Sister Wendy Beckett, the art historian, writer and hermit, made a rare personal appearance at St Paul's Bookshop in London last week for the launch of two new books: 'The Iconic Jesus' published by St Paul's and the 'Art of Saints' (Redemptorist Press).
Cardinal Cormac Murphy O'Connor and Archbishop Vincent Nichols were among the guests who came to meet her. A small frail-looking figure at 80, Sr Wendy has a disarming luminous smile, and a cheerful manner. On entering the bookshop she put her hands up and said: "This is all going to my head. I am bowled over by books and icons."
She later sat and chatted with guests who queued up to ask her to sign copies of her books. Archbishop Nichols commented that she was a 'hot property' with two publishers holding a launch for her at the same time.
'The Art of Saints' is the fourth book in the series, taken from articles first published in Redemptorist Publications Sunday Bulletin. The earlier ones in the series are: 'The Art of Faith', 'The Art of Christmas' and 'The Art of Mary'. "The nice thing about doing it that way is that people had already liked what I had done," she said.
Sr Wendy said art was a fundamental part of being human: "Jesus told us that He had come so that we might have life and live it to the full. That 'full' includes responding to the wonders of our world, experiencing them to as to be wholly alive. Friendship, the natural world, music, books, film, the list is very long. High on it, it seems to me, comes art," she said.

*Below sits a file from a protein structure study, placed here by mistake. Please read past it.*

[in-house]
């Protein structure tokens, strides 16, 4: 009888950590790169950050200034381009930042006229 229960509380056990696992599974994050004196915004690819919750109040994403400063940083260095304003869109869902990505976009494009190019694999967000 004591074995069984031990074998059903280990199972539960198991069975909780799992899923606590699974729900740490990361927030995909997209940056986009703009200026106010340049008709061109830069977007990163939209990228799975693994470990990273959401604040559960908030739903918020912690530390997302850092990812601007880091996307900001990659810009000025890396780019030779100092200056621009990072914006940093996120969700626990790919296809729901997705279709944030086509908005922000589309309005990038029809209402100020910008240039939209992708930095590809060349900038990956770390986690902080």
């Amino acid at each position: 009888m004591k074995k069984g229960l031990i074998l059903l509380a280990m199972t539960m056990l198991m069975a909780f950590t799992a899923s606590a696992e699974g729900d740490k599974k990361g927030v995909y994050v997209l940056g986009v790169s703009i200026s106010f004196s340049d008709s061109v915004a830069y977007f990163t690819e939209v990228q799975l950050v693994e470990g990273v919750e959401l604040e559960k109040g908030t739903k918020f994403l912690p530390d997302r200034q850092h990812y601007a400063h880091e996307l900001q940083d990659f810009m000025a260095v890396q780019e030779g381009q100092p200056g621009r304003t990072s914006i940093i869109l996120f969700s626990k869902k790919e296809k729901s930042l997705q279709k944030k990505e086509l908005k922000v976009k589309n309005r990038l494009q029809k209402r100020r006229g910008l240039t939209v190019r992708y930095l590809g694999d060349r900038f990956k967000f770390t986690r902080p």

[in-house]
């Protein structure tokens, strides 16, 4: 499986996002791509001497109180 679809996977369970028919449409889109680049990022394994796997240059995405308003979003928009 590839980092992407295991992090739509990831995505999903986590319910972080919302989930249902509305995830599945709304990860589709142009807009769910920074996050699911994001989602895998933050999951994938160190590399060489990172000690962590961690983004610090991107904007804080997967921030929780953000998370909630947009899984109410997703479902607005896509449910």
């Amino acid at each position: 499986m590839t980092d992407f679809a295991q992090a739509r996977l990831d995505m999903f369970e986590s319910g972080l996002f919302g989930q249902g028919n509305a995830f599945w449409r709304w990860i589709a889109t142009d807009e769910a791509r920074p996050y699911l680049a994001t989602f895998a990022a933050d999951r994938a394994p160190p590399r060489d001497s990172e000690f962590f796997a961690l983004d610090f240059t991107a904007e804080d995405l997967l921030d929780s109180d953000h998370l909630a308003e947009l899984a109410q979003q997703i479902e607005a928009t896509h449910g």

And at times, art is prayer she said, speaking of the icon painters who fasted and prayed before they painted. "The icon painters share in God's creative gift. It's a language that we have to learn to understand the pictures"
Her favourite picture in 'The Iconic Jesus' is the 6th century Christ Pantocrator."There has never been a more powerful image of the beauty and holiness of Our Lord" she writes. "We are held by the searching look in His eyes and comforted by the grace of His countenance and of His blessing."
Sr Wendy said she has recently begun a new book on Chinese art. "They look at landscapes as a form of prayer," she said. "In my book I'm not using very spiritual language. I don't want to put people off especially if there are Buddhist or Hindu."
"When we were making the BBC Arena programme I said 'the Gospel images are not just stories, but I can't be preaching'. I told them 'if I start preaching - edit it out'."
In her book The Art of Saints, Sr Wendy said her favourite image was that of the young St Therese of Lisieux. "Of all the saints I feel St Therese teaches us what it is to love."
During a short address Sr Wendy encouraged people to visit an exhibition by modern artist Greg Tricher which begins at Westminster Cathedral on 26 September.
Sr Wendy became a nun at 16. She gained the highest honours at Oxford and taught in South Africa for 20 years before she realised she wanted to live a fully contemplative life. She spends more than seven hours each night in solitary prayer. After living for 35 years as a hermit in the grounds of the Carmelite Monastery in Quidenham, Norfolk, she became world famous overnight in 1992 with her first series of BBC programmes on art. She has made several more since. Learned, insightful and funny - she has reached an audience of millions, many of whom would never have watched a programme on religion. While she says in her commentary she avoided any words that demanded a particular faith, she writes: "since most world art is in fact religious, this has never been completely possible."
ICN will be reviewing 'The Iconic Jesus' published by St Paul's and 'The Art of Saints', Redemptorist Press within the next few days.
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